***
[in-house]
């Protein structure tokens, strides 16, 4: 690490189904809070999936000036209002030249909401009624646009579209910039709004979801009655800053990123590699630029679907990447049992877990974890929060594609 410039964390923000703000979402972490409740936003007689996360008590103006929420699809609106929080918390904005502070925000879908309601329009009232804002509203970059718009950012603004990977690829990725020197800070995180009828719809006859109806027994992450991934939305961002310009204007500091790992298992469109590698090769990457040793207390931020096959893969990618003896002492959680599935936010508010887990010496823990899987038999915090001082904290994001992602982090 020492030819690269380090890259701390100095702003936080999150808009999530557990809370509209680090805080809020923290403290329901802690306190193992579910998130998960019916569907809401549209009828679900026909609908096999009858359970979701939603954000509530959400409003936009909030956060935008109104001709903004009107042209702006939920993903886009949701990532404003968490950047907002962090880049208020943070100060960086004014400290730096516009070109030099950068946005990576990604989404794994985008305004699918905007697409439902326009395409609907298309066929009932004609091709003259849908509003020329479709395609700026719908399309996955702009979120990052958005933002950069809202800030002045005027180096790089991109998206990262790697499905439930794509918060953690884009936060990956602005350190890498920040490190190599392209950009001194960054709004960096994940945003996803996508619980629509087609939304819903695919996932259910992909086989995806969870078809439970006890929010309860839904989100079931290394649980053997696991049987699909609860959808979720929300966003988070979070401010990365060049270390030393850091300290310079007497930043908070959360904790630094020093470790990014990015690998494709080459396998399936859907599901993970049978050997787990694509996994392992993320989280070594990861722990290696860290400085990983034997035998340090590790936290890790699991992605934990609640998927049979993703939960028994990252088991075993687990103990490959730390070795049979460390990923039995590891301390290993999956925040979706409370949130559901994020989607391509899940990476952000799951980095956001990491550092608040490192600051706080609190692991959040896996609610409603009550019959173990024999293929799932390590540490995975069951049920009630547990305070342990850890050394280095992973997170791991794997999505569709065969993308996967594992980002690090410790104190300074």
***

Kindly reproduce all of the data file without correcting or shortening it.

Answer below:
[in-house]
């Protein structure tokens, strides 16, 4: 690490189904809070999936000036209002030249909401009624646009579209910039709004979801009655800053990123590699630029679907990447049992877990974890929060594609 410039964390923000703000979402972490409740936003007689996360008590103006929420699809609106929080918390904005502070925000879908309601329009009232804002509203970059718009950012603004990977690829990725020197800070995180009828719809006859109806027994992450991934939305961002310009204007500091790992298992469109590698090769990457040793207390931020096959893969990618003896002492959680599935936010508010887990010496823990899987038999915090001082904290994001992602982090 020492030819690269380090890259701390100095702003936080999150808009999530557990809370509209680090805080809020923290403290329901802690306190193992579910998130998960019916569907809401549209009828679900026909609908096999009858359970979701939603954000509530959400409003936009909030956060935008109104001709903004009107042209702006939920993903886009949701990532404003968490950047907002962090880049208020943070100060960086004014400290730096516009070109030099950068946005990576990604989404794994985008305004699918905007697409439902326009395409609907298309066929009932004609091709003259849908509003020329479709395609700026719908399309996955702009979120990052958005933002950069809202800030002045005027180096790089991109998206990262790697499905439930794509918060953690884009936060990956602005350190890498920040490190190599392209950009001194960054709004960096994940945003996803996508619980629509087609939304819903695919996932259910992909086989995806969870078809439970006890929010309860839904989100079931290394649980053997696991049987699909609860959808979720929300966003988070979070401010990365060049270390030393850091300290310079007497930043908070959360904790630094020093470790990014990015690998494709080459396998399936859907599901993970049978050997787990694509996994392992993320989280070594990861722990290696860290400085990983034997035998340090590790936290890790699991992605934990609640998927049979993703939960028994990252088991075993687990103990490959730390070795049979460390990923039995590891301390290993999956925040979706409370949130559901994020989607391509899940990476952000799951980095956001990491550092608040490192600051706080609190692991959040896996609610409603009550019959173990024999293929799932390590540490995975069951049920009630547990305070342990850890050394280095992973997170791991794997999505569709065969993308996967594992980002690090410790104190300074």